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A Cautionary Tale...

Updated: Nov 30, 2020

‘Oh there he may sit and tell the scenes he has seen ah! While forlorn he may morn on the Isle of St. Helena.’
Ballad – Roud Number: 349 Harding B19 (130) – Bod7508 : Bibliotheca Lindesiana (Bodelian Library, Oxford)

This anonymous ballad, ‘Napoleon on the Isle of St. Helena’, was written after Napoleon’s death in 1821. It offers a sympathetic and more favourable view on the former Emperor's plight, particularly when juxtaposed with earlier songs about ‘the Corsican pest'.

Particularly in 1803-1805, at a time when Napoleon was threatening to invade, British ballads portraying ‘little Boney' in a negative light were used as part of a patriotic propaganda

campaign. The descriptions of Napoleon and his wife, Marie-Louise as ‘forlorn’ and ‘broken-hearted’ help to give this later ballad a very different tone. The third stanza, in which the anonymous author notes that Napoleon has ‘changed’, is also significant in this respect:

‘Come all you that have got wealth beware of ambition, For it is a decree in fate that might change your condition, Be ye steadfast in time for what is to come you know not, For fear ye might be changed like he on the Isle of St. Helena.’

The direct address – or ‘call’ – to the audience transforms this narrative about Napoleon on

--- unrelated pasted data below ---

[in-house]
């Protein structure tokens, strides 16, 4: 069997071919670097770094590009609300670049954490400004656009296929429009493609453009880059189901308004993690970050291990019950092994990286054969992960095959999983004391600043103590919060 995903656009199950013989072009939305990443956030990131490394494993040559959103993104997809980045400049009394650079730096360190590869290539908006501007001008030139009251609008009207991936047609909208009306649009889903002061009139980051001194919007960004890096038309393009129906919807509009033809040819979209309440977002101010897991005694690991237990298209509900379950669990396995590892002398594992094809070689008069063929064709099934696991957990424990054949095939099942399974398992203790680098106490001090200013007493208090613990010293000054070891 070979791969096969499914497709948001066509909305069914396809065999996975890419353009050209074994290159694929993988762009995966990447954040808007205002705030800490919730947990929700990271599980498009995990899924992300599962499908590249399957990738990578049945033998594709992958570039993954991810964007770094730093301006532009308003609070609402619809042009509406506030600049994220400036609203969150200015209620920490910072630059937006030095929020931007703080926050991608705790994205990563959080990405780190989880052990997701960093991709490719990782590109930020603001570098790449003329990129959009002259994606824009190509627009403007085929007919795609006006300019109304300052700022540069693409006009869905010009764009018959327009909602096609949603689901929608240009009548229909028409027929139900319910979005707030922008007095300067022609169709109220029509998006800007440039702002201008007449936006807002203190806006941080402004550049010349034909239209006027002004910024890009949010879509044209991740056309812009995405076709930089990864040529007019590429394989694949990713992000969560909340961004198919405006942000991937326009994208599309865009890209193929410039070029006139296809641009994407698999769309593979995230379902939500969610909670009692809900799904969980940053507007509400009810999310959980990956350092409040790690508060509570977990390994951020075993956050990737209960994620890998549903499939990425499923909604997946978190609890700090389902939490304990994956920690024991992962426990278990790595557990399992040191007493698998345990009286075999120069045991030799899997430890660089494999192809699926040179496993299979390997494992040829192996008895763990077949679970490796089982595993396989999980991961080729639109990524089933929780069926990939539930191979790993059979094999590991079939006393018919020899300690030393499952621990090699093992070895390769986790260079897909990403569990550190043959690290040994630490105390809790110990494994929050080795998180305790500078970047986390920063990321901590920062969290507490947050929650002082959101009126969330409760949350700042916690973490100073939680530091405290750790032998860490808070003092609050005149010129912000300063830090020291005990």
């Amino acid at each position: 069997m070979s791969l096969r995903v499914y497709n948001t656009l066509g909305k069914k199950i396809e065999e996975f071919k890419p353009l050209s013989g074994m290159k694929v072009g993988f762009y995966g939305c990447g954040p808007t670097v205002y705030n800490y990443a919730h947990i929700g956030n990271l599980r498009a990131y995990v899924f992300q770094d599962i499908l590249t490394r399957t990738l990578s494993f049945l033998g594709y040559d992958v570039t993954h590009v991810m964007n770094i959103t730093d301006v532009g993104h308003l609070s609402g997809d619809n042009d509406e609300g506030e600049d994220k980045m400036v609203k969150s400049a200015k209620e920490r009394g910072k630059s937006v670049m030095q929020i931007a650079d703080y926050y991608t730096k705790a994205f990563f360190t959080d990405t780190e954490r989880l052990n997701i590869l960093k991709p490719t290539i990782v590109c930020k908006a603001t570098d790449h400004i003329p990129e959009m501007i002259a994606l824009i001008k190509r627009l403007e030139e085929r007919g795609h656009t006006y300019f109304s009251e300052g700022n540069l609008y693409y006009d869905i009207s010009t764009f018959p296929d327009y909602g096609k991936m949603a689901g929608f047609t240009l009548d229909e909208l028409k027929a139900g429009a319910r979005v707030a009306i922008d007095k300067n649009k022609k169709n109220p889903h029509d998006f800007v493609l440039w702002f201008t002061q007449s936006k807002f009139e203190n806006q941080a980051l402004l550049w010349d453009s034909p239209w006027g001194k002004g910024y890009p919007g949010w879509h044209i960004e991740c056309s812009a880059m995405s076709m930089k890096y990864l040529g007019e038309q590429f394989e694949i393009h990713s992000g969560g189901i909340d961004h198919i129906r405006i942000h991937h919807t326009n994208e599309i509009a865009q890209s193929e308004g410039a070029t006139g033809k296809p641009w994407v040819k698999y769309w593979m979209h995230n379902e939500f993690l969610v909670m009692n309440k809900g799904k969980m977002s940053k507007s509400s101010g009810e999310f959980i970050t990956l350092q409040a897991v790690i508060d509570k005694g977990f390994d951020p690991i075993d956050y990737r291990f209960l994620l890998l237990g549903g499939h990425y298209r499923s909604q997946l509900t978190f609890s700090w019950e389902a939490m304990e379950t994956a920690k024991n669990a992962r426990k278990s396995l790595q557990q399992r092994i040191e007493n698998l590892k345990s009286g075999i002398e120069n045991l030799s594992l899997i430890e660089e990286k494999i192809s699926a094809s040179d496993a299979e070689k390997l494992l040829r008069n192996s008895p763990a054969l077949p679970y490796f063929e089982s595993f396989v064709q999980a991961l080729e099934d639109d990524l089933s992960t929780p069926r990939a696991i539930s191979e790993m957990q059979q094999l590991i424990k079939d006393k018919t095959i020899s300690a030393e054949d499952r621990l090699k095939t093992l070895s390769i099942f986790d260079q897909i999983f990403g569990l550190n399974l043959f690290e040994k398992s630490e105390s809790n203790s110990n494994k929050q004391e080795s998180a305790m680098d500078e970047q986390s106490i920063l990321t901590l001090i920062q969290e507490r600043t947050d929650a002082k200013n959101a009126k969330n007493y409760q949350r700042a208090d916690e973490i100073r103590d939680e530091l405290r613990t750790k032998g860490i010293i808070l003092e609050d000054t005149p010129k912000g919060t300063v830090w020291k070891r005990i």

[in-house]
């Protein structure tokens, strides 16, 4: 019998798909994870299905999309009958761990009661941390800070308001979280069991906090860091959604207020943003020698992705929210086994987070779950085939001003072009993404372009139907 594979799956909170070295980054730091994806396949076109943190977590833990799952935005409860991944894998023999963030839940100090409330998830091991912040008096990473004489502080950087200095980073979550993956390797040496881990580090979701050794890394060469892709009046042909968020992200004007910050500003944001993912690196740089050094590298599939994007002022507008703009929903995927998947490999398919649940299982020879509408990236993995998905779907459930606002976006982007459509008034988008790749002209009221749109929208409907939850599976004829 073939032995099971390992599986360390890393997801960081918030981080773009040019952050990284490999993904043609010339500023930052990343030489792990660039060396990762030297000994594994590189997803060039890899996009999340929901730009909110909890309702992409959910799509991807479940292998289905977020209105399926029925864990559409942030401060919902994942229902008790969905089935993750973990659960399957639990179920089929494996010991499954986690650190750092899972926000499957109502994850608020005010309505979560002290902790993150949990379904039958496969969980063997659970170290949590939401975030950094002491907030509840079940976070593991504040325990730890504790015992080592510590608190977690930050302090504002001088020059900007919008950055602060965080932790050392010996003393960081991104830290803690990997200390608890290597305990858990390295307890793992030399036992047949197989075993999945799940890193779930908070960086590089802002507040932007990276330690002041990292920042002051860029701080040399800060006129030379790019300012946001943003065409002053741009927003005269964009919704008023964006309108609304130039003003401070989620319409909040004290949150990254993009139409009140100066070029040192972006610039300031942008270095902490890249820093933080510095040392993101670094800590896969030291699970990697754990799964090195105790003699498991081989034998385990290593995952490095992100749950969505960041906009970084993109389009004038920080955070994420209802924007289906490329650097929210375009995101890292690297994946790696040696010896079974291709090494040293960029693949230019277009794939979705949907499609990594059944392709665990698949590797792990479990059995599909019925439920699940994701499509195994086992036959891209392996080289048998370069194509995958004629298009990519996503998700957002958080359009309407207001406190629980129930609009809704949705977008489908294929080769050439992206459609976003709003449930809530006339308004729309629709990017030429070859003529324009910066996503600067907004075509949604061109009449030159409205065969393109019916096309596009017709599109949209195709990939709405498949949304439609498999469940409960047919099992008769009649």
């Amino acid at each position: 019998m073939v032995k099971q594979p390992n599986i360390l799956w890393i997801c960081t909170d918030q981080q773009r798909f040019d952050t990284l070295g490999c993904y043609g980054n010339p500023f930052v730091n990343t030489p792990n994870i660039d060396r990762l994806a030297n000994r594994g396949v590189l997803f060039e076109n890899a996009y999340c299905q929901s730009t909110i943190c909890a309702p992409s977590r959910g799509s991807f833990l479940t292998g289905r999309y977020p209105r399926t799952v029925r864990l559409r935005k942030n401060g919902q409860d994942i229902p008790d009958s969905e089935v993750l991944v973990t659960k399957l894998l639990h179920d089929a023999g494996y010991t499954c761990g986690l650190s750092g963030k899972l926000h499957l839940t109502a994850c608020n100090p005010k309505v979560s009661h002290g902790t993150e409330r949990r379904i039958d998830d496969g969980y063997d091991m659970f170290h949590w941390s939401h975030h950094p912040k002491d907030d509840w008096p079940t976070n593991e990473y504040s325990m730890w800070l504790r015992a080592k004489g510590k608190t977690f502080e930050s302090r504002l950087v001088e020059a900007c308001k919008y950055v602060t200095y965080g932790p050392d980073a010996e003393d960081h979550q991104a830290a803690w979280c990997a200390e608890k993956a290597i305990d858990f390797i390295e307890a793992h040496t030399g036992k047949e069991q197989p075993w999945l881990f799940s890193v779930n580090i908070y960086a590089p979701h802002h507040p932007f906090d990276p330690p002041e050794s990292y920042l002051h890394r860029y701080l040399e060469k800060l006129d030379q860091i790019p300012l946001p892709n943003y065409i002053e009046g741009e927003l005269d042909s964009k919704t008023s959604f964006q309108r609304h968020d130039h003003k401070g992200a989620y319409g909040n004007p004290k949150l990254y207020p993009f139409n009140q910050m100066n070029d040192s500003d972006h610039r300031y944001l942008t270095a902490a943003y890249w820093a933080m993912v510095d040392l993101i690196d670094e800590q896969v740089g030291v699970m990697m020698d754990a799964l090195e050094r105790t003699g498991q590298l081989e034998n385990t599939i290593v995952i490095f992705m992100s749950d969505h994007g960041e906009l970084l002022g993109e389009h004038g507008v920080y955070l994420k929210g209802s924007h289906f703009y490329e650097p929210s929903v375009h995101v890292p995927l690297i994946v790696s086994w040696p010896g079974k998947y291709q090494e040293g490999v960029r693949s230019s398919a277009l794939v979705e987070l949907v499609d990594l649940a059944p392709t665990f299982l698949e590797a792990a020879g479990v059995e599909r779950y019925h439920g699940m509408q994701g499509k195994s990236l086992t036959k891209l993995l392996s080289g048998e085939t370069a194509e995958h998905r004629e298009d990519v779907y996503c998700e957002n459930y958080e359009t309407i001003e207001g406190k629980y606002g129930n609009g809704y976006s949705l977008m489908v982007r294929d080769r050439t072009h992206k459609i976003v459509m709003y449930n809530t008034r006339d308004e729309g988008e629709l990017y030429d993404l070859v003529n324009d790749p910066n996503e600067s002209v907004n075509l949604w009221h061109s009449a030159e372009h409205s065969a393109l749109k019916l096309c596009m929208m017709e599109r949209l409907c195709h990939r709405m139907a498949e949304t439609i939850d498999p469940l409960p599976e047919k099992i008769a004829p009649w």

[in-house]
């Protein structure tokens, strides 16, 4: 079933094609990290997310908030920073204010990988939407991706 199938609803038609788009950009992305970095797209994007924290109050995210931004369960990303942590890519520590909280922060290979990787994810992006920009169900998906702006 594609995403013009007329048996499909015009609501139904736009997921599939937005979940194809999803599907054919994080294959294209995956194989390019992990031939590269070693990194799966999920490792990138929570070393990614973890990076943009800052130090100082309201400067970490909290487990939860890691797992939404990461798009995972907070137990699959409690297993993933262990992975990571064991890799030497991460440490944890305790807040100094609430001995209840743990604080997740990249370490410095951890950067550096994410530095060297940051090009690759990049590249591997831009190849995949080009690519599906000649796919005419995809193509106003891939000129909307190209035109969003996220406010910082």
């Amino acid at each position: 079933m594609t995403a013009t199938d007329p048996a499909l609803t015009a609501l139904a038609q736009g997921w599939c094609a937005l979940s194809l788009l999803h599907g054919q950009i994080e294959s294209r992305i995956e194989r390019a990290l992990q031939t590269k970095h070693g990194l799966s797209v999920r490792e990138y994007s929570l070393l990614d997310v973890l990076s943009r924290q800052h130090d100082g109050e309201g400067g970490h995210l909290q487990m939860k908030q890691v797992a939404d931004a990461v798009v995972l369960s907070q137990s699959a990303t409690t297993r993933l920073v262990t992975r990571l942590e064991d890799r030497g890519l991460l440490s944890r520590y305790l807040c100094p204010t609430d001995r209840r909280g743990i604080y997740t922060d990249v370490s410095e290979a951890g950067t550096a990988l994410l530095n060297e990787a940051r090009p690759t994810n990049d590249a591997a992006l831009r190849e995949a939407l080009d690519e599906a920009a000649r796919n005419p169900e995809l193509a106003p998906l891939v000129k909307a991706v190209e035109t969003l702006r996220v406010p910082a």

St. Helena into a cautionary tale. The ballad as a whole stands as a moral warning of what can

happen to the wealthy, powerful, and ambitious. The description of the island as an unhappy punishment is no doubt coloured by this message. The phrases ‘rude rushing waves’, ‘great billows heave’, and ‘wild rocks dashing’, combined with the description of Napoleon as ‘brave’ in the fourth stanza underline the ‘harsh’ environment of the island.

Sympathy with the crushing of a man through this ordeal of exile is evident in the final two

lines of the ballad, which have a sharp, accusatory tone:

‘For your base intrigues and your base misdemeanours, Have caused him to die on the Isle of St. Helena.’.

As Oskar Cox Jensen notes in his book Napoleon and British Song, 1797-1822 (London,

2015, p.133), such criticism of Napoleon’s treatment was far from unusual:

‘[B]y envisaging a noble husband permanently separated from his family, people could

articulate and indeed ennoble their own grief for lost servicemen, or – more happily –

valorise the less permanent sacrifices and hardships endured whilst husbands or lovers served on foreign stations. In these songs, Napoleon is always the individual, his opponents the state apparatus, this in itself securing him sympathy among much of the populace."


This blog post was produced by Aoife Miralles, who took part in our September Micro-Internship Programme (MIP) with the University of Oxford Careers Service.


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